Charlene Cotton will talk to anyone about sex. Several days a week she stands behind a table decorated with a bowl of flavored condoms and safer sex pamphlets, calling to women passing on the street, "Come check out my table. Don't be scared."
She asks: "Have you heard of the female condom?" Then, to show how it works, she picks up her demonstration kit — a condom and anatomical models.
It's a seemingly awkward conversation to have on a city street, but Cotton isn't embarrassed. She's part of a citywide effort to promote female condoms in the hope they can help stop the spread of HIV in Washington, which has one of the highest infection rates in the country.
Community groups are handing out 500,000 of the female condoms, flexible pouches that are wider than a male condom but similar in length, during instruction sessions at beauty salons, barber shops, churches and restaurants.
CVS is selling them in all its District of Columbia drugstores — though sales so far are slow — making Washington the only place where people can get them outside a health clinic or community group. And city officials are starting another promotion: a website and posters on 460 buses, about a third of the city's fleet.
The ads, which feature a cuddling couple, a female condom package and the words "Get turned on to it," will run for three months and again in the spring. "The female condom with pleasure points for her and him — to tease, please and protect. Go on, give it a try," the ad urges.
"Everybody is doing a full-court press," said Mary Ann Leeper, who heads the introduction of the condom in the U.S. for Female Health Co. of Chicago, the sole manufacturer.
The question is if better access means women will use the condoms. It's a crucial question in Washington, where a 2009 study found about 3 percent of the city's population over the age of 12 has HIV or AIDS. That's a severe epidemic, according to the federal Centers for Disease Control and Prevention, which considers an epidemic "severe" when more than 1 percent of residents are affected.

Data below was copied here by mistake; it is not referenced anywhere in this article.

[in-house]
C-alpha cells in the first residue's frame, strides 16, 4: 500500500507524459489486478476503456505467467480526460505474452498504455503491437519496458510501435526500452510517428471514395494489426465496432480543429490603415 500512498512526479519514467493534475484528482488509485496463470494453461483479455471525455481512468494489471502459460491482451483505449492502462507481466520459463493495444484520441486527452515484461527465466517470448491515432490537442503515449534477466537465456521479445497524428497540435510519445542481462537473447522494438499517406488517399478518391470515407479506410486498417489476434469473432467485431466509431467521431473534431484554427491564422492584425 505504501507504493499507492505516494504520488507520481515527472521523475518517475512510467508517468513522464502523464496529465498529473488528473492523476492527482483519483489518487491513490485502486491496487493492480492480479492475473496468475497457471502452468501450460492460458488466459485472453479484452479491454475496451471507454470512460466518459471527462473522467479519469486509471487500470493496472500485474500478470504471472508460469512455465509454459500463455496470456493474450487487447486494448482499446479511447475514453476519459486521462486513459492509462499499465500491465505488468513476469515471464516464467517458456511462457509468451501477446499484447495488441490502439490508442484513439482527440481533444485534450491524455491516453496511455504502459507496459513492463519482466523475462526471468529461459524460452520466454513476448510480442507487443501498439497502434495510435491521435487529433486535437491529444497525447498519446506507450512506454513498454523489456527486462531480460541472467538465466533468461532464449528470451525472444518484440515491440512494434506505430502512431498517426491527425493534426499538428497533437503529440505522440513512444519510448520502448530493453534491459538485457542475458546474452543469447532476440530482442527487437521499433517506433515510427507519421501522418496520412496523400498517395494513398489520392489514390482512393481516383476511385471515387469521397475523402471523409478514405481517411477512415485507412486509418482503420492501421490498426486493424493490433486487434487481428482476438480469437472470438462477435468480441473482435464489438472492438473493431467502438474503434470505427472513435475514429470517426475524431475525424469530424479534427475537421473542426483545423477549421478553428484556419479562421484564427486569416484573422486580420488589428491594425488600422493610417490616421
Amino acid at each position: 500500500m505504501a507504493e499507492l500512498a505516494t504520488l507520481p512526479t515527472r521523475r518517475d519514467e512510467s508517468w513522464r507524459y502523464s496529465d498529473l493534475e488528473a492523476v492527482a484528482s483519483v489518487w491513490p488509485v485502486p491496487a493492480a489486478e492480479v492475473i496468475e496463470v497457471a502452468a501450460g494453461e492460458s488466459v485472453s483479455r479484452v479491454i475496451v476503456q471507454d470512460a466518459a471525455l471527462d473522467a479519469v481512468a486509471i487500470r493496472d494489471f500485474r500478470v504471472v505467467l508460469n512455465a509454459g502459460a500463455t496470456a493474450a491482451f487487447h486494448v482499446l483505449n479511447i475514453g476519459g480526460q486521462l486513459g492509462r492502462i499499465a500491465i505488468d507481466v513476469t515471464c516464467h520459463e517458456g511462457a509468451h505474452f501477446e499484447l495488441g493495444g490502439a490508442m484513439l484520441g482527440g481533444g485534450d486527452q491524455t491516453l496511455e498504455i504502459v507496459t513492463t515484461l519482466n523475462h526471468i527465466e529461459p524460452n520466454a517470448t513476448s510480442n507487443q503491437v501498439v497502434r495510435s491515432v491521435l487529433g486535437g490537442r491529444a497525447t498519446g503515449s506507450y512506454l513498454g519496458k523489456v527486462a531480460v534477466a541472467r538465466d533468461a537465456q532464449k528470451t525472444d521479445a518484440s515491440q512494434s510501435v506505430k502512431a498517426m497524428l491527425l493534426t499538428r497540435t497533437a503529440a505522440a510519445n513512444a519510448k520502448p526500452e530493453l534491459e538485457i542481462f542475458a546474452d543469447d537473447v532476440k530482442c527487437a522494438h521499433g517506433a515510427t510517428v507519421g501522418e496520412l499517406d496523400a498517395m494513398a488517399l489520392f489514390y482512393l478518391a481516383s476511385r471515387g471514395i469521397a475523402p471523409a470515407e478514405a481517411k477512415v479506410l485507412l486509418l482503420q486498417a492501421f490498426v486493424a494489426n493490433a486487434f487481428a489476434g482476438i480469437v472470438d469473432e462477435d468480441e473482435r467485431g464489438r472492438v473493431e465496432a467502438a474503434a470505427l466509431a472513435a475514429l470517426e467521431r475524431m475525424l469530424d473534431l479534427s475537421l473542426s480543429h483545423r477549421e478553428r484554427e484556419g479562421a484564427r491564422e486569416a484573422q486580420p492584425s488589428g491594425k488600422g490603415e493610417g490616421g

After the study's release, the city's health department came up with the female condom outreach plan and The MAC AIDS fund gave a $500,000 grant to get it started. Five community groups are now participating in outreach.
The city isn't the first to distribute female condoms, but its campaign is the broadest. New York City has been giving out female condoms since 1998, and community groups there gave away some 930,000 last year. But only an older version of the condom is sold in a few stores outside Washington.
The U.S. Food and Drug Administration approved female condoms in 1993, though they have never been widely available in the U.S. Leeper estimates that only 1 percent or 2 percent have tried them.
That's in part because the original version wasn't popular. Users complained about the price, about $3.60 for a single condom. Others said the material, polyurethane, reminded them of a doctor's examination glove and sounded like a plastic bag crinkling when used.
About a year ago, however, the FDA approved a new version of the condom called the FC2. Made of a synthetic material called nitrile, it is less expensive — about $2 each — and not noisy.
Still, it is more expensive than a traditional male condom, and many women seeing it for the first time are intimidated by its size or uncomfortable with the idea of inserting it. Advocates are trying to help women get over the hurdle of, "You want me to put what, where?"
Their pitch goes like this: A female condom is as effective as male condoms in preventing pregnancy, HIV and sexually transmitted diseases — and because a female condom covers more area, it may provide broader protection. It can also be inserted up to eight hours before intercourse. And, most importantly, it allows a woman to be in control of whether protection is used.
Link to DC’s Doin’ It! [includes HOW to use]